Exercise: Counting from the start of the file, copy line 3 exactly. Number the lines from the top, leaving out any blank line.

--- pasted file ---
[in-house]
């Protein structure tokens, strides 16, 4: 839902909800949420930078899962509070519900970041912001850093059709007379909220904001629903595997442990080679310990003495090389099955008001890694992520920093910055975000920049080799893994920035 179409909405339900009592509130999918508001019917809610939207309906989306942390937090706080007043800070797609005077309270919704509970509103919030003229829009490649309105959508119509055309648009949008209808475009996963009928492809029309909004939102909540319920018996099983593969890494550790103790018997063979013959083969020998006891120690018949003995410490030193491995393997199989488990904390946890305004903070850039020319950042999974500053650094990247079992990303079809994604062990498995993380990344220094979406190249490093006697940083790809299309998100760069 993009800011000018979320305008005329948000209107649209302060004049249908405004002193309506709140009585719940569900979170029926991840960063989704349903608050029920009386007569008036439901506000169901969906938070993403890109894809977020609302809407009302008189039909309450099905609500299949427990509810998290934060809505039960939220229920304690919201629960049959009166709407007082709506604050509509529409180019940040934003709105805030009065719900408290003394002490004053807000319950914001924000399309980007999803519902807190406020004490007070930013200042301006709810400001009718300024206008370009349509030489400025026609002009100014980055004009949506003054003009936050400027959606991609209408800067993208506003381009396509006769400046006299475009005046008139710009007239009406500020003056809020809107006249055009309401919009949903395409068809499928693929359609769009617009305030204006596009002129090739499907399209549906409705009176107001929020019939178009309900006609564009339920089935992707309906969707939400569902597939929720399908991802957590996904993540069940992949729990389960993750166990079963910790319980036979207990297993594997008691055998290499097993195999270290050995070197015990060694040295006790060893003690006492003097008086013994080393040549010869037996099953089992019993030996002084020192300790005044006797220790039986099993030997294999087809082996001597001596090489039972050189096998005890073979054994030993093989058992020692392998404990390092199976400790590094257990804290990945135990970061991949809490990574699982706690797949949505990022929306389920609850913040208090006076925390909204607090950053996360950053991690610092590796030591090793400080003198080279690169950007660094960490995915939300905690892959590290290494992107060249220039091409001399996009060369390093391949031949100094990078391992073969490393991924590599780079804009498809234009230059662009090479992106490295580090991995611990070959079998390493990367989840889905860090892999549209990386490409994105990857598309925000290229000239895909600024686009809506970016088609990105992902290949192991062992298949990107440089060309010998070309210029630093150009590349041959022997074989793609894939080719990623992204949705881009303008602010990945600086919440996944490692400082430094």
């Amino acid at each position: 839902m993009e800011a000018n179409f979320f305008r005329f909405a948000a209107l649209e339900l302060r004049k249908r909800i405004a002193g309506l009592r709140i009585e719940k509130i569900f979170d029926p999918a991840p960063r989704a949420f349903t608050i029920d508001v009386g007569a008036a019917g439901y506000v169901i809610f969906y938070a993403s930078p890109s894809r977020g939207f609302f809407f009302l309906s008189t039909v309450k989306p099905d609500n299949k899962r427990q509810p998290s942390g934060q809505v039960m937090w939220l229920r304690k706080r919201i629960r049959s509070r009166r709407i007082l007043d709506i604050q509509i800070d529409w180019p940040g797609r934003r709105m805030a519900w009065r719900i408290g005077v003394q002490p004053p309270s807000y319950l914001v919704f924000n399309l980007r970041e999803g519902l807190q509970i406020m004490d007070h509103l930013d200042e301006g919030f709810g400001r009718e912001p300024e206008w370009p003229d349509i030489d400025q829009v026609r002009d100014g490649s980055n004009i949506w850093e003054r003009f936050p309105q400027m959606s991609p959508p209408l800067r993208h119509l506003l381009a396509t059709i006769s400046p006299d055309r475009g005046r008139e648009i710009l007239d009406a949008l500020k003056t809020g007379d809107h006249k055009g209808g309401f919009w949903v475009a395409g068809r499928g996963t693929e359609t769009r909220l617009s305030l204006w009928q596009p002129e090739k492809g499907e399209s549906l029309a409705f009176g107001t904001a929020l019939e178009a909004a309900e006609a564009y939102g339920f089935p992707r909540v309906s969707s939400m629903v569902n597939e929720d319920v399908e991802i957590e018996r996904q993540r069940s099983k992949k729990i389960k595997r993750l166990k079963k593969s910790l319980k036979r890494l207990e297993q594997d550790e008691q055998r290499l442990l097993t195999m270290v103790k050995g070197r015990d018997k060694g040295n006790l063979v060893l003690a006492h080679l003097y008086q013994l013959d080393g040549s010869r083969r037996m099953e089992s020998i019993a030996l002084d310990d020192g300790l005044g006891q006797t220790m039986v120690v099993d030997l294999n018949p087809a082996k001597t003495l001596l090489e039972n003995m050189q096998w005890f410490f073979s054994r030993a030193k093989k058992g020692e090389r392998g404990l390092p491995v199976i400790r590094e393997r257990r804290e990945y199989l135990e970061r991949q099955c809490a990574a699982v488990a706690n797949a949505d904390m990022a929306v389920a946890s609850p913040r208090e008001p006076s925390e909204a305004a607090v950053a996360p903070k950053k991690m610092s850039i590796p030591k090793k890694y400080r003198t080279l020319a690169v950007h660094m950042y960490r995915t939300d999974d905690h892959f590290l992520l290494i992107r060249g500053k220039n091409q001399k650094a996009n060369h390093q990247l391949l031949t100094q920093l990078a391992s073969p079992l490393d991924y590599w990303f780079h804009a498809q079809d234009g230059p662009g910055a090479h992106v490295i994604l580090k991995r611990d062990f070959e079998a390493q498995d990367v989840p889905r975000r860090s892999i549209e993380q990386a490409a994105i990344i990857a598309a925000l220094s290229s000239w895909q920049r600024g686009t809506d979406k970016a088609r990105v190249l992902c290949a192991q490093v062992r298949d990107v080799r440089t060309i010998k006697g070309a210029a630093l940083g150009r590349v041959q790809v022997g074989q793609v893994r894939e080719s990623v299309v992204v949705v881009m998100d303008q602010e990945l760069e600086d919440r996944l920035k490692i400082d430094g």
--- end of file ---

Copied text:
């Amino acid at each position: 839902m993009e800011a000018n179409f979320f305008r005329f909405a948000a209107l649209e339900l302060r004049k249908r909800i405004a002193g309506l009592r709140i009585e719940k509130i569900f979170d029926p999918a991840p960063r989704a949420f349903t608050i029920d508001v009386g007569a008036a019917g439901y506000v169901i809610f969906y938070a993403s930078p890109s894809r977020g939207f609302f809407f009302l309906s008189t039909v309450k989306p099905d609500n299949k899962r427990q509810p998290s942390g934060q809505v039960m937090w939220l229920r304690k706080r919201i629960r049959s509070r009166r709407i007082l007043d709506i604050q509509i800070d529409w180019p940040g797609r934003r709105m805030a519900w009065r719900i408290g005077v003394q002490p004053p309270s807000y319950l914001v919704f924000n399309l980007r970041e999803g519902l807190q509970i406020m004490d007070h509103l930013d200042e301006g919030f709810g400001r009718e912001p300024e206008w370009p003229d349509i030489d400025q829009v026609r002009d100014g490649s980055n004009i949506w850093e003054r003009f936050p309105q400027m959606s991609p959508p209408l800067r993208h119509l506003l381009a396509t059709i006769s400046p006299d055309r475009g005046r008139e648009i710009l007239d009406a949008l500020k003056t809020g007379d809107h006249k055009g209808g309401f919009w949903v475009a395409g068809r499928g996963t693929e359609t769009r909220l617009s305030l204006w009928q596009p002129e090739k492809g499907e399209s549906l029309a409705f009176g107001t904001a929020l019939e178009a909004a309900e006609a564009y939102g339920f089935p992707r909540v309906s969707s939400m629903v569902n597939e929720d319920v399908e991802i957590e018996r996904q993540r069940s099983k992949k729990i389960k595997r993750l166990k079963k593969s910790l319980k036979r890494l207990e297993q594997d550790e008691q055998r290499l442990l097993t195999m270290v103790k050995g070197r015990d018997k060694g040295n006790l063979v060893l003690a006492h080679l003097y008086q013994l013959d080393g040549s010869r083969r037996m099953e089992s020998i019993a030996l002084d310990d020192g300790l005044g006891q006797t220790m039986v120690v099993d030997l294999n018949p087809a082996k001597t003495l001596l090489e039972n003995m050189q096998w005890f410490f073979s054994r030993a030193k093989k058992g020692e090389r392998g404990l390092p491995v199976i400790r590094e393997r257990r804290e990945y199989l135990e970061r991949q099955c809490a990574a699982v488990a706690n797949a949505d904390m990022a929306v389920a946890s609850p913040r208090e008001p006076s925390e909204a305004a607090v950053a996360p903070k950053k991690m610092s850039i590796p030591k090793k890694y400080r003198t080279l020319a690169v950007h660094m950042y960490r995915t939300d999974d905690h892959f590290l992520l290494i992107r060249g500053k220039n091409q001399k650094a996009n060369h390093q990247l391949l031949t100094q920093l990078a391992s073969p079992l490393d991924y590599w990303f780079h804009a498809q079809d234009g230059p662009g910055a090479h992106v490295i994604l580090k991995r611990d062990f070959e079998a390493q498995d990367v989840p889905r975000r860090s892999i549209e993380q990386a490409a994105i990344i990857a598309a925000l220094s290229s000239w895909q920049r600024g686009t809506d979406k970016a088609r990105v190249l992902c290949a192991q490093v062992r298949d990107v080799r440089t060309i010998k006697g070309a210029a630093l940083g150009r590349v041959q790809v022997g074989q793609v893994r894939e080719s990623v299309v992204v949705v881009m998100d303008q602010e990945l760069e600086d919440r996944l920035k490692i400082d430094g």